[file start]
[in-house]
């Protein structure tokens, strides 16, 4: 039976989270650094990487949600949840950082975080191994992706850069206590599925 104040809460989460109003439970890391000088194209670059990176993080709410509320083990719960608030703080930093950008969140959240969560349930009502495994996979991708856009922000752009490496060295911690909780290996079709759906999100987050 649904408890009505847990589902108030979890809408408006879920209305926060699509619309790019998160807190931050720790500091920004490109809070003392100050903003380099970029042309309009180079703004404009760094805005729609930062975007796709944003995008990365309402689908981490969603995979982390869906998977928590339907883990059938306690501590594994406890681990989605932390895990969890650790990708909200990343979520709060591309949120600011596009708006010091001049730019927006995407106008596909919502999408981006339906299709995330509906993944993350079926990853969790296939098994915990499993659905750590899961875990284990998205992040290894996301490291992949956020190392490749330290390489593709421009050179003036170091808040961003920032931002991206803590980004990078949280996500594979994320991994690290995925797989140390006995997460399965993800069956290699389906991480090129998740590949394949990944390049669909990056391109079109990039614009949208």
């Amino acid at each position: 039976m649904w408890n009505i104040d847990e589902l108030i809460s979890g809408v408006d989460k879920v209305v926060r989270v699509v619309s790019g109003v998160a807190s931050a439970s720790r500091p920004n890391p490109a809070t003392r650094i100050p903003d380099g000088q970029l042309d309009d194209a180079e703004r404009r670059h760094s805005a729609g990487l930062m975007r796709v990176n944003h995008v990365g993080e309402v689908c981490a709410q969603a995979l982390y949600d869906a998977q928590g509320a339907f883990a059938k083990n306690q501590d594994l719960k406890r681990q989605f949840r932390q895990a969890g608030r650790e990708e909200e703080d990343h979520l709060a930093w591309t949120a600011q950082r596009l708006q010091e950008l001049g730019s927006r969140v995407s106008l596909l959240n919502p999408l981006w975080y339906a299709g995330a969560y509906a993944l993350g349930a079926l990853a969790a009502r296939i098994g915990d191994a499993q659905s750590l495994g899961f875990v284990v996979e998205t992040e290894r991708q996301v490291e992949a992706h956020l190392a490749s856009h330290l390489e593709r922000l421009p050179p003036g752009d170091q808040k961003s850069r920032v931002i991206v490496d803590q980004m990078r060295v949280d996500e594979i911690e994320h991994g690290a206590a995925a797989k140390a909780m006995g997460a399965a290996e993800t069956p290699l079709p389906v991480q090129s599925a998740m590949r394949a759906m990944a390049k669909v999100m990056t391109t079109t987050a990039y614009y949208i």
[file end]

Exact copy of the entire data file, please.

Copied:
[in-house]
């Protein structure tokens, strides 16, 4: 039976989270650094990487949600949840950082975080191994992706850069206590599925 104040809460989460109003439970890391000088194209670059990176993080709410509320083990719960608030703080930093950008969140959240969560349930009502495994996979991708856009922000752009490496060295911690909780290996079709759906999100987050 649904408890009505847990589902108030979890809408408006879920209305926060699509619309790019998160807190931050720790500091920004490109809070003392100050903003380099970029042309309009180079703004404009760094805005729609930062975007796709944003995008990365309402689908981490969603995979982390869906998977928590339907883990059938306690501590594994406890681990989605932390895990969890650790990708909200990343979520709060591309949120600011596009708006010091001049730019927006995407106008596909919502999408981006339906299709995330509906993944993350079926990853969790296939098994915990499993659905750590899961875990284990998205992040290894996301490291992949956020190392490749330290390489593709421009050179003036170091808040961003920032931002991206803590980004990078949280996500594979994320991994690290995925797989140390006995997460399965993800069956290699389906991480090129998740590949394949990944390049669909990056391109079109990039614009949208």
């Amino acid at each position: 039976m649904w408890n009505i104040d847990e589902l108030i809460s979890g809408v408006d989460k879920v209305v926060r989270v699509v619309s790019g109003v998160a807190s931050a439970s720790r500091p920004n890391p490109a809070t003392r650094i100050p903003d380099g000088q970029l042309d309009d194209a180079e703004r404009r670059h760094s805005a729609g990487l930062m975007r796709v990176n944003h995008v990365g993080e309402v689908c981490a709410q969603a995979l982390y949600d869906a998977q928590g509320a339907f883990a059938k083990n306690q501590d594994l719960k406890r681990q989605f949840r932390q895990a969890g608030r650790e990708e909200e703080d990343h979520l709060a930093w591309t949120a600011q950082r596009l708006q010091e950008l001049g730019s927006r969140v995407s106008l596909l959240n919502p999408l981006w975080y339906a299709g995330a969560y509906a993944l993350g349930a079926l990853a969790a009502r296939i098994g915990d191994a499993q659905s750590l495994g899961f875990v284990v996979e998205t992040e290894r991708q996301v490291e992949a992706h956020l190392a490749s856009h330290l390489e593709r922000l421009p050179p003036g752009d170091q808040k961003s850069r920032v931002i991206v490496d803590q980004m990078r060295v949280d996500e594979i911690e994320h991994g690290a206590a995925a797989k140390a909780m006995g997460a399965a290996e993800t069956p290699l079709p389906v991480q090129s599925a998740m590949r394949a759906m990944a390049k669909v999100m990056t391109t079109t987050a990039y614009y949208i």